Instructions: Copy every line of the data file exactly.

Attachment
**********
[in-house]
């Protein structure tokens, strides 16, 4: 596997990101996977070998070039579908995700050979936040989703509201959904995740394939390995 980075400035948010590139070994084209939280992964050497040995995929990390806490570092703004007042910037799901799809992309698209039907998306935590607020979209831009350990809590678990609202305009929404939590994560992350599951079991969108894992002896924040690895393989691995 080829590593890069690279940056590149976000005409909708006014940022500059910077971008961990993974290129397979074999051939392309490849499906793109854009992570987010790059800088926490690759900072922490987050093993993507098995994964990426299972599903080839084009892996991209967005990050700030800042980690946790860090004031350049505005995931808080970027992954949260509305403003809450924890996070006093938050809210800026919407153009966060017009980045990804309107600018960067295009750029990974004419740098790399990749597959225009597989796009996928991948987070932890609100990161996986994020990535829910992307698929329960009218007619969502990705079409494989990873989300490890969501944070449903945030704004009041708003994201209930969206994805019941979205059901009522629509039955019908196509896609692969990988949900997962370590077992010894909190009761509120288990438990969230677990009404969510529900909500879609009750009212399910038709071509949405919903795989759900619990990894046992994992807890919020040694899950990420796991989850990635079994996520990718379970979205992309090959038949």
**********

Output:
[in-house]
């Protein structure tokens, strides 16, 4: 596997990101996977070998070039579908995700050979936040989703509201959904995740394939390995 980075400035948010590139070994084209939280992964050497040995995929990390806490570092703004007042910037799901799809992309698209039907998306935590607020979209831009350990809590678990609202305009929404939590994560992350599951079991969108894992002896924040690895393989691995 080829590593890069690279940056590149976000005409909708006014940022500059910077971008961990993974290129397979074999051939392309490849499906793109854009992570987010790059800088926490690759900072922490987050093993993507098995994964990426299972599903080839084009892996991209967005990050700030800042980690946790860090004031350049505005995931808080970027992954949260509305403003809450924890996070006093938050809210800026919407153009966060017009980045990804309107600018960067295009750029990974004419740098790399990749597959225009597989796009996928991948987070932890609100990161996986994020990535829910992307698929329960009218007619969502990705079409494989990873989300490890969501944070449903945030704004009041708003994201209930969206994805019941979205059901009522629509039955019908196509896609692969990988949900997962370590077992010894909190009761509120288990438990969230677990009404969510529900909500879609009750009212399910038709071509949405919903795989759900619990990894046992994992807890919020040694899950990420796991989850990635079994996520990718379970979205992309090959038949």